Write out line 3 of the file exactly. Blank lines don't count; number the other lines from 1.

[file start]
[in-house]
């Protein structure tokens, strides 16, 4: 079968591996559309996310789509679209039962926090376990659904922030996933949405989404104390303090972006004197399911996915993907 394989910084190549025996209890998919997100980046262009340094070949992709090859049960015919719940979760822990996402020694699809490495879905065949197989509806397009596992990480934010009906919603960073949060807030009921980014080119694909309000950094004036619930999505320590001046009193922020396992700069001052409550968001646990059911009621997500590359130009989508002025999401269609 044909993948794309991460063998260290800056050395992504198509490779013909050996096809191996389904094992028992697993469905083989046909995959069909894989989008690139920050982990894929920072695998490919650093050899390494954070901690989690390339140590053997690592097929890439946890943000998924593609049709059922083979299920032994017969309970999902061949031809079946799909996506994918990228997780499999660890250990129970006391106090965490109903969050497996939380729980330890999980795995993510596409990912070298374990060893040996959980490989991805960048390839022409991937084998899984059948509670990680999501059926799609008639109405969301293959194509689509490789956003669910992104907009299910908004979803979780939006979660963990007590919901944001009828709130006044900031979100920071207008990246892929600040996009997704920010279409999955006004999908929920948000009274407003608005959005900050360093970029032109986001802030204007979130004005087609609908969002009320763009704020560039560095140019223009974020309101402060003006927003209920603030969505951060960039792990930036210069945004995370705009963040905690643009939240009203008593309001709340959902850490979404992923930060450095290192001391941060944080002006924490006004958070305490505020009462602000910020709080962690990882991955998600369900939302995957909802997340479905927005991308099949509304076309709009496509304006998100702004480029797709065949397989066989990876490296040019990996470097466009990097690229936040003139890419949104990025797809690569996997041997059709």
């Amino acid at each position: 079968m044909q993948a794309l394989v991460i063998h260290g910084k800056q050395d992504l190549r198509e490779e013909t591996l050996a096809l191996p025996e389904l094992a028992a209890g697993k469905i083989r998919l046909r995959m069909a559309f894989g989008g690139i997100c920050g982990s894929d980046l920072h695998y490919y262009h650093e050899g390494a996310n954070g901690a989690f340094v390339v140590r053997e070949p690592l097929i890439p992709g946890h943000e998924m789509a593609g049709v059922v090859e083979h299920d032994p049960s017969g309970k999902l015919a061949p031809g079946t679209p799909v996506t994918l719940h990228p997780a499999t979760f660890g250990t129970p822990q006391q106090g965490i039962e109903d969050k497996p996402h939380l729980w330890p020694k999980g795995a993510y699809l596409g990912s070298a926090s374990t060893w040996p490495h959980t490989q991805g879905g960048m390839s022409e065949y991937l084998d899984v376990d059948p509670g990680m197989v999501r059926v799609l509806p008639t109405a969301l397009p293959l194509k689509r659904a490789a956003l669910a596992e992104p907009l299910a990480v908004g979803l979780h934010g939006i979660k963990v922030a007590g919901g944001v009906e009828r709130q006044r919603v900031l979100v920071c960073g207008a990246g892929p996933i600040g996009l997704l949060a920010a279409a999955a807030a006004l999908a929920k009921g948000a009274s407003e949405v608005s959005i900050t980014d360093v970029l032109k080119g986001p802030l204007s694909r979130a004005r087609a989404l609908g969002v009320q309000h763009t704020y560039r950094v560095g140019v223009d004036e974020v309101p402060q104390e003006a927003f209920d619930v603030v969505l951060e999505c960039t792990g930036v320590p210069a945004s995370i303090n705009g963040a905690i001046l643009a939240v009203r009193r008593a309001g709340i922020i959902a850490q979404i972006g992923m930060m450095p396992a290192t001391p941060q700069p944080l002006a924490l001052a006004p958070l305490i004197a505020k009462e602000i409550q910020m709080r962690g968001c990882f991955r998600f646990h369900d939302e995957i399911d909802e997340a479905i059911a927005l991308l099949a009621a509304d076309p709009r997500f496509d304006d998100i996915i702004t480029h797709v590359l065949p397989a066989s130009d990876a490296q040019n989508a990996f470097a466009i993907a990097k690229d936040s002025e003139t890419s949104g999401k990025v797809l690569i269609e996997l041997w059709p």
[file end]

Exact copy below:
């Amino acid at each position: 079968m044909q993948a794309l394989v991460i063998h260290g910084k800056q050395d992504l190549r198509e490779e013909t591996l050996a096809l191996p025996e389904l094992a028992a209890g697993k469905i083989r998919l046909r995959m069909a559309f894989g989008g690139i997100c920050g982990s894929d980046l920072h695998y490919y262009h650093e050899g390494a996310n954070g901690a989690f340094v390339v140590r053997e070949p690592l097929i890439p992709g946890h943000e998924m789509a593609g049709v059922v090859e083979h299920d032994p049960s017969g309970k999902l015919a061949p031809g079946t679209p799909v996506t994918l719940h990228p997780a499999t979760f660890g250990t129970p822990q006391q106090g965490i039962e109903d969050k497996p996402h939380l729980w330890p020694k999980g795995a993510y699809l596409g990912s070298a926090s374990t060893w040996p490495h959980t490989q991805g879905g960048m390839s022409e065949y991937l084998d899984v376990d059948p509670g990680m197989v999501r059926v799609l509806p008639t109405a969301l397009p293959l194509k689509r659904a490789a956003l669910a596992e992104p907009l299910a990480v908004g979803l979780h934010g939006i979660k963990v922030a007590g919901g944001v009906e009828r709130q006044r919603v900031l979100v920071c960073g207008a990246g892929p996933i600040g996009l997704l949060a920010a279409a999955a807030a006004l999908a929920k009921g948000a009274s407003e949405v608005s959005i900050t980014d360093v970029l032109k080119g986001p802030l204007s694909r979130a004005r087609a989404l609908g969002v009320q309000h763009t704020y560039r950094v560095g140019v223009d004036e974020v309101p402060q104390e003006a927003f209920d619930v603030v969505l951060e999505c960039t792990g930036v320590p210069a945004s995370i303090n705009g963040a905690i001046l643009a939240v009203r009193r008593a309001g709340i922020i959902a850490q979404i972006g992923m930060m450095p396992a290192t001391p941060q700069p944080l002006a924490l001052a006004p958070l305490i004197a505020k009462e602000i409550q910020m709080r962690g968001c990882f991955r998600f646990h369900d939302e995957i399911d909802e997340a479905i059911a927005l991308l099949a009621a509304d076309p709009r997500f496509d304006d998100i996915i702004t480029h797709v590359l065949p397989a066989s130009d990876a490296q040019n989508a990996f470097a466009i993907a990097k690229d936040s002025e003139t890419s949104g999401k990025v797809l690569i269609e996997l041997w059709p």